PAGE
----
ATO issues decision impact statement for International All Sports decision – another nail in the coffin of s 105-65?

On 30 September 2011 the ATO issues a Decision Impact Statement for the decision of Jessup J in International All Sports v Commissioner of Taxation [2011] FCA 824.

While the decision relates to gambling supplies and Division 126 of the GST Act, the real impact of the Decision Impact Statement is the apparent concession that the application of the Commissioner’s “discretion” to refund refunds in s 105-65 of Schedule 1 of the Taxation Administration Act 1999 is limited to cases where a supply or arrangement was wrongly treated as a taxable supply.  In the All Sports case, and in a number of cases involving the margin scheme, the Commissioner was arguing that the discretion extended to where a taxpayer treated a supply as taxable, but nevertheless paid too much tax (eg, because of using an incorrect valuation methodology under the margin scheme).

The basis for the Commissioner’s view was set out in MT 2010/1.  In essence, the Commissioner argued that the words “treated as a taxable supply…to any extent” in s 105-65(1)(a) were broad enough to capture circumstances where a taxpayer correctly treated a supply as taxable, but paid too much GST on that taxable supply.  The Commissioner now accepts that MT 2010/1 must be amended.  I would contend that that the majority of that ruling should be amended.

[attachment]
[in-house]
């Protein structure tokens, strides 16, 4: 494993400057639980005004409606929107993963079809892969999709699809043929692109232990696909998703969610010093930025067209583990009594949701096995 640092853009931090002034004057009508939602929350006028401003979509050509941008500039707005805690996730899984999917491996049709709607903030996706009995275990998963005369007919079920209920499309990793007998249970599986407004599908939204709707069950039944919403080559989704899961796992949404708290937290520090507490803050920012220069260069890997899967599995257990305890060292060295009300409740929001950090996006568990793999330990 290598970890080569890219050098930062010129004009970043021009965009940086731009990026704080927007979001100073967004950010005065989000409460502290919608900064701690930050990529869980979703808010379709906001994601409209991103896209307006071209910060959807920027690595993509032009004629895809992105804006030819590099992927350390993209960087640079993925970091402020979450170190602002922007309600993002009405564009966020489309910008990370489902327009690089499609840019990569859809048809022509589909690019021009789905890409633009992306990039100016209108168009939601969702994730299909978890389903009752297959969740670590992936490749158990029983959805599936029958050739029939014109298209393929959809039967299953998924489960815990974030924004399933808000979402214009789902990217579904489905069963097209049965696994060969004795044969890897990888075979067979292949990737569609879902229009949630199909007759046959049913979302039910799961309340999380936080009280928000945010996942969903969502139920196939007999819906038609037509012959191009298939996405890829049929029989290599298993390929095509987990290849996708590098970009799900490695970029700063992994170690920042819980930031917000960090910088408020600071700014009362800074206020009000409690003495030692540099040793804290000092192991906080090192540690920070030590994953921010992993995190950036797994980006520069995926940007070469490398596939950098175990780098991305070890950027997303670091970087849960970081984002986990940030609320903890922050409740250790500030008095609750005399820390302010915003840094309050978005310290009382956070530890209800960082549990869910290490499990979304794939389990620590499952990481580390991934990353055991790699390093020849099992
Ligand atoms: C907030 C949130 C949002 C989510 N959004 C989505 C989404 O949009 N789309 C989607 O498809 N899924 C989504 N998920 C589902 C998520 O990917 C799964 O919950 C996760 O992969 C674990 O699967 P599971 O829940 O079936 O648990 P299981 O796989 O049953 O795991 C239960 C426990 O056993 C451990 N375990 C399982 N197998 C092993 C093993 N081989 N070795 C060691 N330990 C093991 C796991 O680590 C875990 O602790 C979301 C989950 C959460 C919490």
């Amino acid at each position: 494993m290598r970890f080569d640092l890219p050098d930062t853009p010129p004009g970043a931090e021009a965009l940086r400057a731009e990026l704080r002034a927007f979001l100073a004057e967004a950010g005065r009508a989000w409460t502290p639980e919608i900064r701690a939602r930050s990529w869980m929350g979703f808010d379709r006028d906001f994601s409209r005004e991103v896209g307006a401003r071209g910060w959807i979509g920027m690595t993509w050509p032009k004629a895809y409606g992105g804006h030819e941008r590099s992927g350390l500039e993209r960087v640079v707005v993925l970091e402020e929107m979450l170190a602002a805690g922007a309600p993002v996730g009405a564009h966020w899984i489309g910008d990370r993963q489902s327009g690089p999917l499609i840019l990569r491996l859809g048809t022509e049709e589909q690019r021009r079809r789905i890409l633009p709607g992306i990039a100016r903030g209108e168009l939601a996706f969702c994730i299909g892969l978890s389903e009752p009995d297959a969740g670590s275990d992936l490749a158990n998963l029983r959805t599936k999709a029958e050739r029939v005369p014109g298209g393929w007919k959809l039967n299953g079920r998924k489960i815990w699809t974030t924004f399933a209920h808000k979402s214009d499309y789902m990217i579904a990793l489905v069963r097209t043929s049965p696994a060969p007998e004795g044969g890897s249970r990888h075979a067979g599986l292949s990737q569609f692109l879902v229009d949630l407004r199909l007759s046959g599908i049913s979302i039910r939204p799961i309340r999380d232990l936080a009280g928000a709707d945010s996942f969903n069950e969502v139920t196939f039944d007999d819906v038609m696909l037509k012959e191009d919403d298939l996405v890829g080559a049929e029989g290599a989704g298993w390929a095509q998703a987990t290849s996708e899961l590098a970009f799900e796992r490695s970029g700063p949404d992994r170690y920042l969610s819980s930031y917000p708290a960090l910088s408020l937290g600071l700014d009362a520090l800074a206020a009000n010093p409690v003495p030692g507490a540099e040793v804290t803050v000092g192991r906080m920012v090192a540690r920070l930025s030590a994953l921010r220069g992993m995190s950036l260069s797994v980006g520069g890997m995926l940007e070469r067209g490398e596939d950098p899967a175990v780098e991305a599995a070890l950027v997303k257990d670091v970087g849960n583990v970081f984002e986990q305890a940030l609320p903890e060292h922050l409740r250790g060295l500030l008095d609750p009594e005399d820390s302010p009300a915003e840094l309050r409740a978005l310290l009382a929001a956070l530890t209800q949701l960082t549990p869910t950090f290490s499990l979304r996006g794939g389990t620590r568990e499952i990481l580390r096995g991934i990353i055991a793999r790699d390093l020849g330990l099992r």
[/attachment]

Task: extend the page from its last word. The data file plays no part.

I have always regarded the view of the Commissioner as “ambitious”, to say the least.  Further, the view appears to be founded upon the belief that the Commissioner’s discretion to refuse to pay refunds under s 105-65 is to be given a broad scope of operation.  The decision of Jessup J in AllSports is arguably another nail in the coffin of that view.  As noted by Emmett J in KAP Motors Pty Ltd v Commissioner of Taxation [2008] FCA 159 (at [33]): “Section 105-65 should not be given an expansive construction.  While its object may be commendable, in seeking to avoid windfall gains for taxpayers, it is, in a sense, a paternalistic interference with the rights of taxpayers.  It proceeds on the basis that GST that should not have been paid has been paid by a taxpayer.  It operates to ensure that the Commissioner receives a windfall rather than a taxpayer.”

These sentiments were approved of by the Tribunal in Luxottica Retail Australia Pty Limited and Commissioner of Taxation [2010] AATA 22 (at [59), a case where the Tribunal found it appropriate that the refund be paid.  While the Commissioner did appeal that case ([2011] FCAFC 20), it is unfortunate that he did not feel the need to appeal the issue relating to s 105-65, notwithstanding his statement in the Decision Impact Statement for the Tribunal decision that it “respectfully disagreed” with the reasoning of the Tribunal.

The checkered history of s 105-65 continues.  So far it is taxpayer 3, Commissioner nil.

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